Back to Back Letter of Credit

Back to back letter of credit arrangement comprises of two different documentary credits issued by two banks. The first letter of credit is issued on the buyer’s application by its issuing bank in favor of the broker. The second LC is issued by the broker’s bank in the favor of the manufacturer or seller.

A back to back LC provides an alternative to a transferrable credit. It helps all parties in an international trade involved to utilize the credit facility issued by the first bank. However, the approval of the second LC or the back-to-back credit proves often difficult.

What is the Back to Back Letter of Credit?

A back to back LC includes issuing two separate letters of credit. The second letter of credit is issued using an existing export LC in favor of the broker with consistent terms and conditions.

The terms and security pledged with the first letter of credit works as the collateral for the issuance of the second LC. These letters are issued in international trades where an intermediary or broker works as the middleman between the actual buyer and the seller.

How Does the Back to Back Letter of Credit Work?

Under the normal trade arrangements, the buyer issues a Letter of credit in favor of the seller. The seller then manufactures the goods and receives the payment through LC after the due process completes. Often the seller needs to outsource the production for timely fulfillment or to purchase in bulk raw materials. Either way, sellers require credit facilities to smoothly operate their operations.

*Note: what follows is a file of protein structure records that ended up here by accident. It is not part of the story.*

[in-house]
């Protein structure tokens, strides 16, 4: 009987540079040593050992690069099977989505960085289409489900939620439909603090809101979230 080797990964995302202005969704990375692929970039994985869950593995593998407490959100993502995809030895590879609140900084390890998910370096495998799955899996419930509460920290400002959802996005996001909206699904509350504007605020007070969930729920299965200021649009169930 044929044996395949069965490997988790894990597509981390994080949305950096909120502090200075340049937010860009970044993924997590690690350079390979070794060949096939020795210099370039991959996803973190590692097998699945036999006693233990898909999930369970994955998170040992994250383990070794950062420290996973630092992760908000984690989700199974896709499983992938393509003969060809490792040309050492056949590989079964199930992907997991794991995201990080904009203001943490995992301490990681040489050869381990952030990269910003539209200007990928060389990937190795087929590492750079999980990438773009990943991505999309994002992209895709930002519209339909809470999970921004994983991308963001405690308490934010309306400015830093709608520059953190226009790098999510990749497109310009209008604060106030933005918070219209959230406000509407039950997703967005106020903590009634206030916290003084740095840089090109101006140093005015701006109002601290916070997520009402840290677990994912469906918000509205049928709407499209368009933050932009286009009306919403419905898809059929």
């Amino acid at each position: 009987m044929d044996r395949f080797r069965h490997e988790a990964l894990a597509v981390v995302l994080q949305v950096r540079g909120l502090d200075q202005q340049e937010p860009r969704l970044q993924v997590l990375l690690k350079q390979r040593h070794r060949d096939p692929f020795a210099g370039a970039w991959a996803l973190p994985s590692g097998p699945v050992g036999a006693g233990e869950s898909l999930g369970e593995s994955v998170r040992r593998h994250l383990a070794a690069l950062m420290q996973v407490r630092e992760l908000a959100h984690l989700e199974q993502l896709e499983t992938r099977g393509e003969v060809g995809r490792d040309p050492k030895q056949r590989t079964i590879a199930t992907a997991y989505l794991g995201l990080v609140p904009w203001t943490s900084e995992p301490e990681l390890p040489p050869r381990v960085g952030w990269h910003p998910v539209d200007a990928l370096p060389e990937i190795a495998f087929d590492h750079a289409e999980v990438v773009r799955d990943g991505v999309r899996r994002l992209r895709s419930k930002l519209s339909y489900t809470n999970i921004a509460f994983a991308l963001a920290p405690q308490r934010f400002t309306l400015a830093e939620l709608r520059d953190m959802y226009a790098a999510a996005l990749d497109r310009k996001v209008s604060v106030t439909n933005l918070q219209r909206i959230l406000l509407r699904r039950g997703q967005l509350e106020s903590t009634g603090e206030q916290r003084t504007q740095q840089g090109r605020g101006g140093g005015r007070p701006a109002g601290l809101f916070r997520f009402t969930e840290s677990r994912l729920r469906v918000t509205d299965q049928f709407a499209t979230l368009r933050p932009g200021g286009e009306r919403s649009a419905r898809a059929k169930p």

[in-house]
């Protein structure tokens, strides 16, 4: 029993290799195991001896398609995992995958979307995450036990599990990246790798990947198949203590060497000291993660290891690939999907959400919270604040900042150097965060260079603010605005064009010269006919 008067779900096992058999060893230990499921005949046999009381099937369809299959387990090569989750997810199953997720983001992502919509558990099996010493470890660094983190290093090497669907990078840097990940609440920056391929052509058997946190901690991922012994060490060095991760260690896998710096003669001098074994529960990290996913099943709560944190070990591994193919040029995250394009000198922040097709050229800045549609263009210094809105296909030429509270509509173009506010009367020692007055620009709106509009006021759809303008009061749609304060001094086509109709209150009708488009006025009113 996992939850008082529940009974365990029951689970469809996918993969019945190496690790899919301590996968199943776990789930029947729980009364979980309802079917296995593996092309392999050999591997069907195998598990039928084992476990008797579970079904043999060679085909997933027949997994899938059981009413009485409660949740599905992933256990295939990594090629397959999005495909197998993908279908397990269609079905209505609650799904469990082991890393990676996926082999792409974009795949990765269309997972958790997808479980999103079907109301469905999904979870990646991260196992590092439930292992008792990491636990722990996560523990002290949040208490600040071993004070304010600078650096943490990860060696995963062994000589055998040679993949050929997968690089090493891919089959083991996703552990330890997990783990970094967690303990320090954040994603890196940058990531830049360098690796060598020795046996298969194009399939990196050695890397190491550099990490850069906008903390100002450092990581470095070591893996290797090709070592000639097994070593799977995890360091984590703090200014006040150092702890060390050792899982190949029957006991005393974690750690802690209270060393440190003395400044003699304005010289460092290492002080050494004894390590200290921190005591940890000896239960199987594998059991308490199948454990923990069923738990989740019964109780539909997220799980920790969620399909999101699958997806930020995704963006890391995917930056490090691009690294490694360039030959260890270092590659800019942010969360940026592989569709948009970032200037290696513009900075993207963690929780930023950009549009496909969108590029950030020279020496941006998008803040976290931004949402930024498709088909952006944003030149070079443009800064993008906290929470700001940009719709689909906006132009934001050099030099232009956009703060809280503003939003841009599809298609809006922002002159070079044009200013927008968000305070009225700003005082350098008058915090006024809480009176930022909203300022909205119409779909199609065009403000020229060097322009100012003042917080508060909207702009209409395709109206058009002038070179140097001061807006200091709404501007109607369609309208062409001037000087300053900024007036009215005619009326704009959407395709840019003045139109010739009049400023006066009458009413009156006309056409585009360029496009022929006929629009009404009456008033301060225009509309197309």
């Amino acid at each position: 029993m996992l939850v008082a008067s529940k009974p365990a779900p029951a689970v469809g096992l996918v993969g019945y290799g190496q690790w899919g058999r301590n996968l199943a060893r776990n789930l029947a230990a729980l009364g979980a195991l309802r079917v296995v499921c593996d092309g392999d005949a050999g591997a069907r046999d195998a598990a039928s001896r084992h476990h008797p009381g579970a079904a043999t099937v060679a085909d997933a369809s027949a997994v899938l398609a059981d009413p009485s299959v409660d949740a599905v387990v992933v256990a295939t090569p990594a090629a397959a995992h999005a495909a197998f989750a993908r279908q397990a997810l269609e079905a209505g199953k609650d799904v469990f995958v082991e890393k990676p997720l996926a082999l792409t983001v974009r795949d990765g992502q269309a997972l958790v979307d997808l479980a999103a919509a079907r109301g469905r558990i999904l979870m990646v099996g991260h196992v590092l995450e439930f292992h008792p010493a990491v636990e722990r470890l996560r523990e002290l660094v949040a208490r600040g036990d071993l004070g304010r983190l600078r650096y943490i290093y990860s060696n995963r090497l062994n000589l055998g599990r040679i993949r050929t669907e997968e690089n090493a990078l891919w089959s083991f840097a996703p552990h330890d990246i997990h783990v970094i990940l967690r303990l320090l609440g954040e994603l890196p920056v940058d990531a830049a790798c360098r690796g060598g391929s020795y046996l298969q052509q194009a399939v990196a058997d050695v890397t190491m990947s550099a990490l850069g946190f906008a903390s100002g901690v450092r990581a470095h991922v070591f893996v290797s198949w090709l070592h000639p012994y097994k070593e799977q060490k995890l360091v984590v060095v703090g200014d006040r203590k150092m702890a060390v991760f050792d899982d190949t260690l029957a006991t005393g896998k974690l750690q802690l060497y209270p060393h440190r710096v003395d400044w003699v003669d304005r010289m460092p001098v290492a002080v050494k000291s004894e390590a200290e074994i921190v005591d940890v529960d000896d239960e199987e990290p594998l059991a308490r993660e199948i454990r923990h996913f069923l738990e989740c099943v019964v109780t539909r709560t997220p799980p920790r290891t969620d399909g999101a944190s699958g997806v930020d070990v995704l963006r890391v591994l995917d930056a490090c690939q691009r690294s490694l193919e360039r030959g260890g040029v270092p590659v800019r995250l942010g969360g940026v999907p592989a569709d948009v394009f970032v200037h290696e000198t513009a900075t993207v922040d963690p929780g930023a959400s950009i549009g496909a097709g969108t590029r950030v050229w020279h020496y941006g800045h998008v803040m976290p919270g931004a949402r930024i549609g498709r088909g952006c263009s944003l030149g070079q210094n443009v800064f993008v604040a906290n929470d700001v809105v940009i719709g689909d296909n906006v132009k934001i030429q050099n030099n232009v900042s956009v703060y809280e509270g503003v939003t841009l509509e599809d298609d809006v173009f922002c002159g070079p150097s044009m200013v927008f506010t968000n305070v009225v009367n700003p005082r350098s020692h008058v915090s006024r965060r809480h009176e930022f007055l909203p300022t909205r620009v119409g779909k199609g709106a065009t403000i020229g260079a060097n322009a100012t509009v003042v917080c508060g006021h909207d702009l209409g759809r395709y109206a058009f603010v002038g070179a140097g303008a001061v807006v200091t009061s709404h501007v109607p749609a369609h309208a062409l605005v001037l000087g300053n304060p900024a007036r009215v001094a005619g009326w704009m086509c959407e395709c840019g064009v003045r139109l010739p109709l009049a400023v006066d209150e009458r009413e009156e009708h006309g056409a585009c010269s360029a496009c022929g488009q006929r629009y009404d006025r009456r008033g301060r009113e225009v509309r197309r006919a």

A favorable way for the sellers is to utilize the credit guarantee that comes through the LC issued by the buyer’s bank. The sellers (or Brokers) can pledge the security of the LC with their banks to issue another LC in favor of their supplier (or the actual seller).

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Normally, the original buyer would be aware of such arrangements. However, in modern trade deals, the brokers acting as intermediaries may not necessarily inform the buyer of the complete arrangements.

The Approval of Back to Back Letter of Credit

As there are two banks and two separate applicants, both arrangements can take place separately. The first bank would issue an export LC in favor of the first beneficiary after the creditworthiness assessments. Once the first LC is issued, the primary beneficiary can pledge it to its bank for the issuance of another Letter of Credit.

In the process, two banks issue two letters of credits as:

  • The first LC is issued in favor of the broker or the middleman,
  • The second LC is issued in favor of the manufacturer or the seller.

The broker’s bank may require further evidence of creditworthiness from the broker as well. The trade arrangements can cause a delay in the clearance of the first LC that can make the issuance of the secondary credit a risky transaction.

The terms and conditions for the second LC remain the same as in the first LC for consistency. However, the second bank may not approve the full amount as in the first credit facility. The bank may also change:

  • The credit amount approved
  • The goods shipment dates
  • LC issuance and expiry dates
  • Unit prices, interest rates, and service charges.